The 24th Politburo of the Communist Party of the Soviet Union was elected by the 24th Central Committee in the aftermath of the 24th Congress.25th Politburo of the Communist Party of the Soviet Union
The 25th Politburo of the Communist Party of the Soviet Union was elected by the 25th Central Committee in the aftermath of the 25th Congress.26th Politburo of the Communist Party of the Soviet Union
The 26th Politburo of the Communist Party of the Soviet Union was elected by the 26th Central Committee in the aftermath of the 26th Congress.Arvid
Arvid, Arved, Arnvid or Arvydas is a male given name, most common in Scandinavia but also in Persia and Lithuania. In Scandinavia it is derived from Old Norse Arnviðr and means "forest of eagles". Arvid is a royal male name that is composed of words with the meanings "king" and legend. In Old Persian Arvid is derived from Arya + veid means "Aryan knowledge".People named Arvid include:
Arvid Andersson (disambiguation), various Olympic Games competitors
Arvid Carlsson (1923–2018), Swedish scientist and Nobel laureate
Arvid Hanssen (1932–1998), Norwegian journalist, newspaper editor, poet, novelist and children's writer
Arvid Harnack (1901–1942), German jurist, economist, and resistance fighter in Nazi Germany
Arvid Horn (1664–1742), Swedish soldier, diplomat and politician
Arvid Järnefelt (1861–1932), Finnish writer
Arvid Johanson (1929–2013), Norwegian newspaper editor and politician
Arvid Knutsen (1944–2009), Norwegian footballer and coach
Arvid Lindman (1862–1936), Swedish rear admiral, industrialist and politician
Arvid Lundberg (born 1994), Swedish ice hockey defenceman
Arvid Nyholm (1866–1927), Swedish-American painter
Arvid Pardo (1914–1999), Maltese diplomat, scholar and university professor
Arvid Posse (1820–1901), Prime Minister of Sweden from 1880 to 1883
Arvid Stålarm the Younger (c. 1540 or 1549–1620), Swedish noble and soldier
Arvid Storsveen (1915–1943), Norwegian organizer of XU, the main intelligence gathering organisation in occupied Norway during World War II
Arvid Trolle (c. 1440–1505), Swedish magnate and politician
Arvid Wittenberg (1606–1657), Swedish count, field marshal and privy
Arvīds Pelše (1899–1983), Soviet Latvian politician and government functionary
Arvydas Sabonis (born 1964), President of Lithuanian basketball federation. Former famous basketball player, NBA hall of fame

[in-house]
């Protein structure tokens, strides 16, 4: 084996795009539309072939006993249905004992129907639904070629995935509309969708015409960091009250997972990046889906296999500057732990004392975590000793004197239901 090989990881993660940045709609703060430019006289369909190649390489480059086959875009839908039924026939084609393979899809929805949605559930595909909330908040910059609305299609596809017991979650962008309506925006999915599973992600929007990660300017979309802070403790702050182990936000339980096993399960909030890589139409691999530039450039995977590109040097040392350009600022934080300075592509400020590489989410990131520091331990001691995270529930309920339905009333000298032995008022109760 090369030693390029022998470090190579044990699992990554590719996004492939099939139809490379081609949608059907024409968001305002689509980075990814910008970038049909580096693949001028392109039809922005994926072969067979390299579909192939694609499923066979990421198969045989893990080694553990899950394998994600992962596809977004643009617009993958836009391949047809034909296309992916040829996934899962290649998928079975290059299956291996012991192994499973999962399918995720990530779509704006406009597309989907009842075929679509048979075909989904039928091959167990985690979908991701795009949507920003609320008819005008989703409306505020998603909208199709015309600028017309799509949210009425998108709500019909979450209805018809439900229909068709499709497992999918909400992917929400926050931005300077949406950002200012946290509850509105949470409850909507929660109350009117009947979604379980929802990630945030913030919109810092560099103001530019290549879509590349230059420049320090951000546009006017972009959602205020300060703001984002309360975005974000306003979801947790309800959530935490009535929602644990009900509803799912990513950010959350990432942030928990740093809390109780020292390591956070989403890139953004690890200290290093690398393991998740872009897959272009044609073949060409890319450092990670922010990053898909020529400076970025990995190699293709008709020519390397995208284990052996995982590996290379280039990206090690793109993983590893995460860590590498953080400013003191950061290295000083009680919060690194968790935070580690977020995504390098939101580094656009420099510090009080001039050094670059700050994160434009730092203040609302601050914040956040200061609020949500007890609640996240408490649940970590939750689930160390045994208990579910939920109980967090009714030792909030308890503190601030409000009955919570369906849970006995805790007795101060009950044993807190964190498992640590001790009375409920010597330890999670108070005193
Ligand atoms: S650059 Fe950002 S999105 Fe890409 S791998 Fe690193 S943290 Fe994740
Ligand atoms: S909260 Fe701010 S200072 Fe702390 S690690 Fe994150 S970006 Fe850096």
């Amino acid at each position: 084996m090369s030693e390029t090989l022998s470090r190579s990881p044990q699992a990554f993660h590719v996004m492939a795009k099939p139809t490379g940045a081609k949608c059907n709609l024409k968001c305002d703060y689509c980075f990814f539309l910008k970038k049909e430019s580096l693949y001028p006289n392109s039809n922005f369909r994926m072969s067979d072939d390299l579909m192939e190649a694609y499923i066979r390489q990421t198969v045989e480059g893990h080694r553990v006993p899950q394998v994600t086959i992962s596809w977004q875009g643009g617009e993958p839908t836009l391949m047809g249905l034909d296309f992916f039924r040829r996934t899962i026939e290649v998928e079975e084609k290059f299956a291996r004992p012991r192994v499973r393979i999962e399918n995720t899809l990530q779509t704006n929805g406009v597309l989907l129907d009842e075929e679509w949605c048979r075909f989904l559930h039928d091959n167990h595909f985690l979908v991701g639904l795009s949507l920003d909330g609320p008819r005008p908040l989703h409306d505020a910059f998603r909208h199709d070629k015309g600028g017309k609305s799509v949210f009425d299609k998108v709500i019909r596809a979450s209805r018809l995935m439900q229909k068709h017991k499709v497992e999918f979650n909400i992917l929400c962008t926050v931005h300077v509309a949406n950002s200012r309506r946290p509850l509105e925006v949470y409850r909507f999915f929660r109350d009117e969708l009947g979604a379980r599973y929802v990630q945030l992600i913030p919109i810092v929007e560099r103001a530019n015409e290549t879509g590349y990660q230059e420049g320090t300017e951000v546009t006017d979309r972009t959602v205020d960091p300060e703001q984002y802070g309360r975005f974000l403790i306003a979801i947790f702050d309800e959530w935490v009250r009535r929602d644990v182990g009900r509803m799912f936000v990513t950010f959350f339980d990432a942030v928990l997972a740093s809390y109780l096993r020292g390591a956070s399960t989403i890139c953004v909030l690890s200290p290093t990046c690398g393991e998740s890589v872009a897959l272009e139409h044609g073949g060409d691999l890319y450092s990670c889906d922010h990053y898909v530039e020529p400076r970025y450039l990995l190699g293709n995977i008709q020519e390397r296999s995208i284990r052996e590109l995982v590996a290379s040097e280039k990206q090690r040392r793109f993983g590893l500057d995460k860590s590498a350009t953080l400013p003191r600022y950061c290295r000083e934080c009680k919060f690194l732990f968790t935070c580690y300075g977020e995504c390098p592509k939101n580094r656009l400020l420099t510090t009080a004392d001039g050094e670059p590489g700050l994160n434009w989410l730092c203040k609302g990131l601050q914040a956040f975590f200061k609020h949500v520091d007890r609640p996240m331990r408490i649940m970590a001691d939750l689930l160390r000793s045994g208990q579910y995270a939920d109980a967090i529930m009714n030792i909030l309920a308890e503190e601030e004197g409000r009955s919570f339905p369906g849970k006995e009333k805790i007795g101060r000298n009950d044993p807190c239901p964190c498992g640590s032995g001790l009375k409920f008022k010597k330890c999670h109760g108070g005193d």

Felix Arvid Ulf Kjellberg (born 1989), Swedish YouTuber, famous for being the most subscribed channel since 2013Arvīds
Arvīds is a Latvian masculine given name and may refer to:
Arvīds Bārda (1901–1940), Latvian footballer
Arvīds Brēdermanis (1900–1970), a Latvian official and founder of the Latvian Scouting movement
Arvīds Immermanis (1912–1947), Latvian cyclist and Olympic competitor
Arvīds Jansons (1914–1984,) Latvian conductor
Arvīds Jurgens (1905–1955), Latvian footballer, ice hockey, basketball and bandy player
Arvīds Ķibilds (1895–1980), Latvian track and field athlete
Arvīds Ozols-Bernē (1888–19??), Latvian track and field athlete
Arvīds Pelše (1899–1983), Latvian Soviet politician, functionary, and historian
Arvīds Reķis (born 1979), Latvian ice hockey defencemanAugusts Voss
Augusts Voss (Russian: Август Эдуардович Восс; 30 October 1919 in Omsk Governorate – 10 February 1994 in Moscow) was a Soviet politician and party functionary of Latvian and German origin. Before World War II he worked as a school teacher. In 1940 he was mobilized into the Red Army and served as a politruk. From 1945 he served as a party apparatchik in Latvia. From 1966 till 1984 he was First Secretary (later: General Secretary) of the Communist Party of Latvia and member of the Central Committee of the Communist Party of the Soviet Union from 1971 till 1990. From 1984 till 1989 he was Chairman of the Soviet of Nationalities (of the Supreme Soviet of the USSR). Voss understood Latvian, but did not use it publicly. He did not return to Latvia and died in Moscow in 1994, where he is also buried.Central Committee elected by the 26th Congress of the Communist Party of the Soviet Union